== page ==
According to Gail Schumann, author of the book Plant Diseases: Their Biology and Social Impact, coffee, not tea, was the popular drink in England in the mid-1600s. The Dutch imported the coffee from colonial plantations in Ceylon (now Sri Lanka), Java, and Sumatra.
During the Napoleonic Wars, the French forced the Dutch out of Ceylon but then gave the island to Britain as part of the 1802 Treaty of Amiens between France and Britain. In 1825, the British began planting coffee, and by 1870, Ceylon was the world’s greatest producer. Now, however, Sri Lanka is best known for its tea, and it is tea, not coffee, that helps define the culture of Britain. What happened? The answer is Coffee Rust Fungus, or Hemileia vastatrix.
As Schumann reports:
When the coffee rust fungus, Hemileia vastatrix, reached Ceylon in 1875, nearly 400,000 acres (160,000 hectares) were covered with coffee trees. No effective chemical fungicides were available to protect the foliage, so the fungus was able to colonize the leaves until nearly all the trees were defoliated.”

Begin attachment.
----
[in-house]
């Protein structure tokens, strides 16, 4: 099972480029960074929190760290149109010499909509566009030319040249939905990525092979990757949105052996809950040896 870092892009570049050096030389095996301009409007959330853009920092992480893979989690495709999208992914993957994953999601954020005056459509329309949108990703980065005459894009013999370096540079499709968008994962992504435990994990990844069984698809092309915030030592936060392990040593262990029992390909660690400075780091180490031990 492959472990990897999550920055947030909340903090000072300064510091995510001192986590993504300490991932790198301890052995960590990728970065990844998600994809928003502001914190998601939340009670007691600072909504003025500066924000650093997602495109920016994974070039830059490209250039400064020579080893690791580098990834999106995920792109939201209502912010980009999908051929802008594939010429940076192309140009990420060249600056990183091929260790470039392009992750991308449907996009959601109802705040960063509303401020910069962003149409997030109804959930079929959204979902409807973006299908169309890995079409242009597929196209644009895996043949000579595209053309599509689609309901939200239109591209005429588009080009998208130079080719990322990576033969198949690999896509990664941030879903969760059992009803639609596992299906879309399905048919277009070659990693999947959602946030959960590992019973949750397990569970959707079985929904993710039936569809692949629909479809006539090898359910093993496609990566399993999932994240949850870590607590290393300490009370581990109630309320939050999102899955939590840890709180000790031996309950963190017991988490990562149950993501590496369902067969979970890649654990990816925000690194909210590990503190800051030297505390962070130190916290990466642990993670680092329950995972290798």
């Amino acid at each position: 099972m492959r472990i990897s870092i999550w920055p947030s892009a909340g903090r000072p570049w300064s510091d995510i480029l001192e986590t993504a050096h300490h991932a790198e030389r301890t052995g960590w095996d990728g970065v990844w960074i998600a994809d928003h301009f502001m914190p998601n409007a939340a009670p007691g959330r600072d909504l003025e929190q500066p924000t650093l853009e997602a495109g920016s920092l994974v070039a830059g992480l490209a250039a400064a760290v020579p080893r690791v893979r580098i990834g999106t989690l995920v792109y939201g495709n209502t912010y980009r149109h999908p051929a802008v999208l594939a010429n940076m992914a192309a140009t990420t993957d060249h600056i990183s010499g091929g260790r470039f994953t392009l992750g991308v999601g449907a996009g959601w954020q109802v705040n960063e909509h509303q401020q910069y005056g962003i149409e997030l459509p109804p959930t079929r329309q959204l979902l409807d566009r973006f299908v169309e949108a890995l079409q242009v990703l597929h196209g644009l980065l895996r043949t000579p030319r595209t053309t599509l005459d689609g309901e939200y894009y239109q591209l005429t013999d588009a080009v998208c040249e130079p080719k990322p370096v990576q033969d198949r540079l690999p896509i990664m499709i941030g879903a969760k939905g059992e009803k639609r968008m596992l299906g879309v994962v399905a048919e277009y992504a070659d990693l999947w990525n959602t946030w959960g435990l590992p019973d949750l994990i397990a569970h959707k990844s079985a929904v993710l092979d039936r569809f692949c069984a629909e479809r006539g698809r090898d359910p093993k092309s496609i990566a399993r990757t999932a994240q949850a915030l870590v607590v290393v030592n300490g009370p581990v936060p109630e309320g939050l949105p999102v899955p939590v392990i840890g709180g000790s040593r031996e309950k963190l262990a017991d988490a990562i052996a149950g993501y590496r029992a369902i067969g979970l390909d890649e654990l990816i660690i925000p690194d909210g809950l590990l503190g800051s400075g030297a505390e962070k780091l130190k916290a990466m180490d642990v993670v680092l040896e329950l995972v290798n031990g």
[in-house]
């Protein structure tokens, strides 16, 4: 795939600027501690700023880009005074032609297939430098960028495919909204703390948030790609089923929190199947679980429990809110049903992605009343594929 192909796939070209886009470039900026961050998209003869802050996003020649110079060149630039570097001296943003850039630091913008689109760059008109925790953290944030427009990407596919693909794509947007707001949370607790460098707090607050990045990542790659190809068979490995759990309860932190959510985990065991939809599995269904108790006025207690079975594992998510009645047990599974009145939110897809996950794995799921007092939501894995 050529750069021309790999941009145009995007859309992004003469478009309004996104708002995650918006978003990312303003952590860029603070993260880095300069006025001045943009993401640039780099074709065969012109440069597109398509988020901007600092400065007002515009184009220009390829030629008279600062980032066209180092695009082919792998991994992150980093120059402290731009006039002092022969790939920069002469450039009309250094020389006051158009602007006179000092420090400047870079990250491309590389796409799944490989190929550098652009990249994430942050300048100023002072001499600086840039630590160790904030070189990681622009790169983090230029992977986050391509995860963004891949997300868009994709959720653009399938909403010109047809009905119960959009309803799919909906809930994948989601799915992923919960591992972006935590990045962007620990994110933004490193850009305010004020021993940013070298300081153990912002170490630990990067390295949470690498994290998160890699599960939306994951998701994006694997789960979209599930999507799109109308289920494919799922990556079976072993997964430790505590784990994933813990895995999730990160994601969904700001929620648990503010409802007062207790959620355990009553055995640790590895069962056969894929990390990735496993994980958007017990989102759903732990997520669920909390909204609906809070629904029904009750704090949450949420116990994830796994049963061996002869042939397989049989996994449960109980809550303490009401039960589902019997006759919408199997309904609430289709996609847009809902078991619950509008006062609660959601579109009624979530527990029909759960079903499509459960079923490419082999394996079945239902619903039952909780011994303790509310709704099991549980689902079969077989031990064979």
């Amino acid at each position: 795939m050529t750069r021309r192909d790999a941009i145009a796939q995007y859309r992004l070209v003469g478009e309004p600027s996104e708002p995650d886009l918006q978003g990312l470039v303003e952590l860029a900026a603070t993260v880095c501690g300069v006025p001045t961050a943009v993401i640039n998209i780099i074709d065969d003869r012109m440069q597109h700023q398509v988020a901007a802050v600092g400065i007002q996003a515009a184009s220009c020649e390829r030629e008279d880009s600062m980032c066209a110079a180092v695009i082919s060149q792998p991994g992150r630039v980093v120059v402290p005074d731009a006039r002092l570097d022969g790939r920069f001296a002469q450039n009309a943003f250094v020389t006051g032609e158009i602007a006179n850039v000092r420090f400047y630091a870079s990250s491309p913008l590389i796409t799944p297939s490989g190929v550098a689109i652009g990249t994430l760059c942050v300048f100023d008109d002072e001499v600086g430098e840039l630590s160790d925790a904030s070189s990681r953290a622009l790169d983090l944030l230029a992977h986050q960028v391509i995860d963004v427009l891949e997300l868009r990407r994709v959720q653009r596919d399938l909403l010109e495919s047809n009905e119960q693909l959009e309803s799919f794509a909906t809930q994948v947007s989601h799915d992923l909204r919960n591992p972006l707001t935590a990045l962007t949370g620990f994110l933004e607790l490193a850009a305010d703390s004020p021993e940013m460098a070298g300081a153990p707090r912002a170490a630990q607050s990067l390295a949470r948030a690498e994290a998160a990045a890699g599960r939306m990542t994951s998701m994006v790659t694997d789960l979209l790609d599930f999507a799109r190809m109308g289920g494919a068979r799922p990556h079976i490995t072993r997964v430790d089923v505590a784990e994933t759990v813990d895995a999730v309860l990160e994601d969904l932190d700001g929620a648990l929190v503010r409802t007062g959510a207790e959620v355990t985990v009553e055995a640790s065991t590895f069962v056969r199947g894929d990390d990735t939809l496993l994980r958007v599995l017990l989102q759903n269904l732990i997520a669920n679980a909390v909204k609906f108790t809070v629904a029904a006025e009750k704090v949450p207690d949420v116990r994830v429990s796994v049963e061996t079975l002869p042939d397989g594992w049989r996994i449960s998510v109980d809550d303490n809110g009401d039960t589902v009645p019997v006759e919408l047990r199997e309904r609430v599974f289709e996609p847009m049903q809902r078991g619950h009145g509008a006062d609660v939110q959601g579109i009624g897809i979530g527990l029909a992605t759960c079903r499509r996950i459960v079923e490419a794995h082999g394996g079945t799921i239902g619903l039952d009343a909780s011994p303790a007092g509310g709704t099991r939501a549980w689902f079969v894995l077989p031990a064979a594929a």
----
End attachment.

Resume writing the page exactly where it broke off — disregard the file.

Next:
The result was pretty much complete devastation of the coffee plants. While in 1870, Ceylon was exporting 100 million pounds of coffee per year, by 1889, production was down to 5 million pounds.
Meanwhile, in 1866, James Taylor, a recently arrived Scot, was selected to be in charge of the first sowing of tea seeds, on 19 acres of land. Between 1873 and 1880, production rose from just 23 pounds to 81.3 tons, and by 1890, to 22,899.8 tons. (To get an idea of how much tea that is, as many as 375 to 425 cups of tea can be prepared from one kilogram (2.2 pounds) of tea. Today the country is one of the largest producers of tea and the industry is one of the country’s main sources of foreign exchange and a significant source of income for laborers. (Everyday around 300,000 estate workers pluck several million tea leaves by hand!)
Ceylon teas are graded by size and appearance. (Although the country has changed its name to Sri Lanka, the name Ceylon still applies to its tea.)
On a personal note, the best tea I ever had was in Russia. It was brewed in a samovar (a heated metal container traditionally used to heat and boil water) and served in a glass placed in an ornate holder. You are supposed to hold a sugar cube in your teeth as your drink. I brought some Russian tea (“chai”) back to the U.S. with me and tried to replicate that great taste at home, but couldn’t do it. I guess you have to be there…